Stylometry – Authorship Attribution (Early British Fictionists)


by Dr John Gwinyai Nyakuengama

(2 December 2018)



Early British Fictionists; Jane Eyre; Stylometry; Unsupervised Machine Learning;

QDA Miner and WordStat; Python; k-Nearest Neighbour learning method with leave-one-out


Stylometry is the application of the study of linguistic style. It is often used to define the author’s writeprint (Rygl, 2016). Steps in Machine Learning stylometry comprise data acquisition, feature extraction, machine learning through training and testing classifiers and interpretation of results.

In this experiment, we anonymised the book, Jane Eyre by Charlotte Brontë.

We used Python and two Provalis packages, QDA Miner and WordStat, to undertake ML stylometry, that is to identify the correct author of this “mystery/disputed” book, based on corpora (books) written by early British Fictionists, including Charlotte Brontë.

Charlotte Brontë lived from 1816 to 1855. Jane Eyre appeared in 1847 and was followed by Shirley (1848) and Vilette (1853). The Professor was published posthumously in 1857.


Authorship Attribution using Python

We followed the method of Dr François Dominic Laramée (2018):

  • Created individual files of 23 British Fictionists / authors.
  • Adapted his Python codebook and attributed authorship using three methods:
  • Mendenhall’s Characteristic Curves of Composition
  • John Burrows’ Delta Method
  • Kilgariff’s Chi-Squared Method


Authorship Attribution using QDA Miner/WordStat

We followed the method of Dr Normad Peladeau and the QDA Miner and WordStat Users Guides:

  • Created a QDA project with the individual files of the Early British Fictionists.
  • Created and saved a WordStat classification model (*.wclas) for the potential authors.
  • Created a QDA project for the mystery / disputed work.
  • Classified the mystery /disputed corpora using the WordStat model.



Stylometry – Authorship Attribution using Python


These graphs show word counts vs samples for the British fictionists. Clearly, the profile of the “disputed” / mystery author  resembled that of CBronte (Charlotte Bronte) the most.


These results show that the Delta Score of the “disputed” / mystery book were most similar to CBronte.



The Chi-squared statistics for CBronte was much smaller than that of CDickens, a possible writer of the “disputed” / mystery corpora.



Stylometry – Authorship Attribution using QDA Miner/WordStat


This image shows the QDA Miner project of three British fictionists, CharlesDickens, CharlotteBronte and JaneAusten, that were subsequently used to create a Machine Learning classification model in WordStat.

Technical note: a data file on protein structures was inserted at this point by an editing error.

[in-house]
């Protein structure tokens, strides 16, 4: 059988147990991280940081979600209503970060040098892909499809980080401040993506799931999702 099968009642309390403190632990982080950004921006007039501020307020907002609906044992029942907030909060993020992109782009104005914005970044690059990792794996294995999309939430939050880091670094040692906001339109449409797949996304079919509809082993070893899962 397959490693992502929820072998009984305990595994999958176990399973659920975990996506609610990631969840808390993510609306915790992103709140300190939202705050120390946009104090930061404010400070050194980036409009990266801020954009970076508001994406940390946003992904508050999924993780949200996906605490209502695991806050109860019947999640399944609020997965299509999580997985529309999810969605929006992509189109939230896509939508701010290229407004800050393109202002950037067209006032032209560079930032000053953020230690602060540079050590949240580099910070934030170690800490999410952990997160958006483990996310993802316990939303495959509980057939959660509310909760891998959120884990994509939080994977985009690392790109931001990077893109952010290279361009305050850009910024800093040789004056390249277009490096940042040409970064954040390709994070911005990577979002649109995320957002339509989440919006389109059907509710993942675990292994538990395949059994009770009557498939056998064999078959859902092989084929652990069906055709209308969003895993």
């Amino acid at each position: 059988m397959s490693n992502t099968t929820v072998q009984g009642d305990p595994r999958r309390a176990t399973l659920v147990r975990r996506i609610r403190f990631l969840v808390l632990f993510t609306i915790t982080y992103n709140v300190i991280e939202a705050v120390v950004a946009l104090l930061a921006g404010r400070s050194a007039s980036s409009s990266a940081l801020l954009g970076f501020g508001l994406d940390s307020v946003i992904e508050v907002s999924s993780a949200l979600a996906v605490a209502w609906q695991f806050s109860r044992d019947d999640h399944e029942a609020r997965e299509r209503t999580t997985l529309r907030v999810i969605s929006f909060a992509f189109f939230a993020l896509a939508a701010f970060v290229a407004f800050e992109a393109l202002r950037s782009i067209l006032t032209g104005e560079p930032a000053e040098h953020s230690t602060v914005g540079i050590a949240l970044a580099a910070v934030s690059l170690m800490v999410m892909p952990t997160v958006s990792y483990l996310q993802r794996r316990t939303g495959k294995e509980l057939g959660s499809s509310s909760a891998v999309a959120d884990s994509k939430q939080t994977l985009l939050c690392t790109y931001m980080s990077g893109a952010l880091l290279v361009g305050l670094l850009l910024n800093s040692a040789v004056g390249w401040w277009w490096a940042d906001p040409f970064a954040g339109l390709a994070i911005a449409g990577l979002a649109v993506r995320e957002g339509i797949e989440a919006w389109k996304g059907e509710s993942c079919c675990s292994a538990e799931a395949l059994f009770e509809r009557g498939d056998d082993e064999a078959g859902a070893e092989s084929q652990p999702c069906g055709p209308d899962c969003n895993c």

This image shows the creation of a Machine Learning classification model in WordStat. The k-Nearest Neighbour learning method had been used, with a leave-one-out validation.

Results also show good model performance in terms of precision, accuracy and recall. Definitions of these Machine Learning model performance terms were given previously, (see Nyakuengama 2018:



This shows a step in QDA Miner before applying the Machine Learning classification model on the “disputed” / mystery corpora.


This image is after the WordStat Machine Learning classification model had been applied in QDA Miner. Most importantly, it shows that the model had correctly picked Charlotte Bronte as the mystery author of Jane Eyre.


This WordStat Group Dendrogram also suggested that the author of the mystery book (anonymised_test_case) was most likely CharlotteBronte.


This WordStat Correspondence Analysis chart also suggested that the author of the mystery case (anonymised_test_case) was most likely CharlotteBronte.



This short blog, show-cased two Machine Learning stylometric methods implemented using Python and the Provalis packages, QDA Miner and WordStat.

  • Both methods correctly identified Charlotte Brontë as the author of Jane Eyre. Each method yielded useful and complementary information.
  • We note that:
    • Python can handle large corpora and is programmatically more challenging than the Provalis packages.
    • The Provalis packages can just as easily handle several million words and billion tokens. The trick is to have fast computer processors when using them to process large documents / corpora.


In our future blog:

  • Python and the Provalis packages, QDA Miner and WordStat, will be used to undertake more complex Machine Learning of unstructured texts.
  • We may also show-case the mapping and data visualization packages (namely, Tibco Spotfire, Tableau and Power Bi) which we currently use synergistically with other advanced data analytics tools (such as Stata and RapidMiner).




We thank owner of the Early British Fictionists GitHub resource: A_Small_Collection_of_British_Fiction .

We thank Dr Normand Peladeau for QDA Miner and WordStat and his associated webinars:

  • Supervised and Unsupervised Machine Learning Features.
  • Webinar on the New Features of WordStat 8 – Content.


We thank Dr Francois Dominic Laramée for sharing his Python, Jupyter Notebook used in his blog: François Dominic Laramée, “Introduction to stylometry with Python,” The Programming Historian 7 (2018),


We thank  Survey Design and Analysis Services: , vendor of QDA Miner, WordStat and Stata.

We thank Anaconda, distributors of Python and Jupyter Notebook.




Dr Jan RyglPA153: Stylometric analysis of texts using machine learning techniques” NLP Centre, Fac. Informatics, Masaryk University.

Dr Normand Peladeau’s webinars on QDA Miner and WordStat:

  • Supervised and Unsupervised Machine Learning Features
  • Webinar on the New Features of WordStat 8 – Content

Dr François Dominic Laramée, “Introduction to stylometry with Python,” The Programming Historian 7 (2018),

WordStat / QDA Miner Users Manuals






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